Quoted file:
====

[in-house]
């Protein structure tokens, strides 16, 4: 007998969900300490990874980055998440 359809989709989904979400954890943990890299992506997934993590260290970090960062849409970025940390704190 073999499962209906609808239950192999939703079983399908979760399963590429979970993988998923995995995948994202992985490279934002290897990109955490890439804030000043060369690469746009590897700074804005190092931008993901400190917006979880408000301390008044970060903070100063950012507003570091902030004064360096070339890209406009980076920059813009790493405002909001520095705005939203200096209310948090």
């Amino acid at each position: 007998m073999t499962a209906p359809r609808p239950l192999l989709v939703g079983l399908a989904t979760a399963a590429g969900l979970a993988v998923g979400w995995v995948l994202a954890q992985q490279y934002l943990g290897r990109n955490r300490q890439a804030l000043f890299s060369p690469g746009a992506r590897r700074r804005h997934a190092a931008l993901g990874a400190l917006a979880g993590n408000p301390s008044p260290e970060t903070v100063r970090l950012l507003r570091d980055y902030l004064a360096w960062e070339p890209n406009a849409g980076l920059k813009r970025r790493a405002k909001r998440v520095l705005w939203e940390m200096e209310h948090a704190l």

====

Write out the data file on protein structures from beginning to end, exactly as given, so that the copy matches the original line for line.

[in-house]
């Protein structure tokens, strides 16, 4: 007998969900300490990874980055998440 359809989709989904979400954890943990890299992506997934993590260290970090960062849409970025940390704190 073999499962209906609808239950192999939703079983399908979760399963590429979970993988998923995995995948994202992985490279934002290897990109955490890439804030000043060369690469746009590897700074804005190092931008993901400190917006979880408000301390008044970060903070100063950012507003570091902030004064360096070339890209406009980076920059813009790493405002909001520095705005939203200096209310948090």
């Amino acid at each position: 007998m073999t499962a209906p359809r609808p239950l192999l989709v939703g079983l399908a989904t979760a399963a590429g969900l979970a993988v998923g979400w995995v995948l994202a954890q992985q490279y934002l943990g290897r990109n955490r300490q890439a804030l000043f890299s060369p690469g746009a992506r590897r700074r804005h997934a190092a931008l993901g990874a400190l917006a979880g993590n408000p301390s008044p260290e970060t903070v100063r970090l950012l507003r570091d980055y902030l004064a360096w960062e070339p890209n406009a849409g980076l920059k813009r970025r790493a405002k909001r998440v520095l705005w939203e940390m200096e209310h948090a704190l």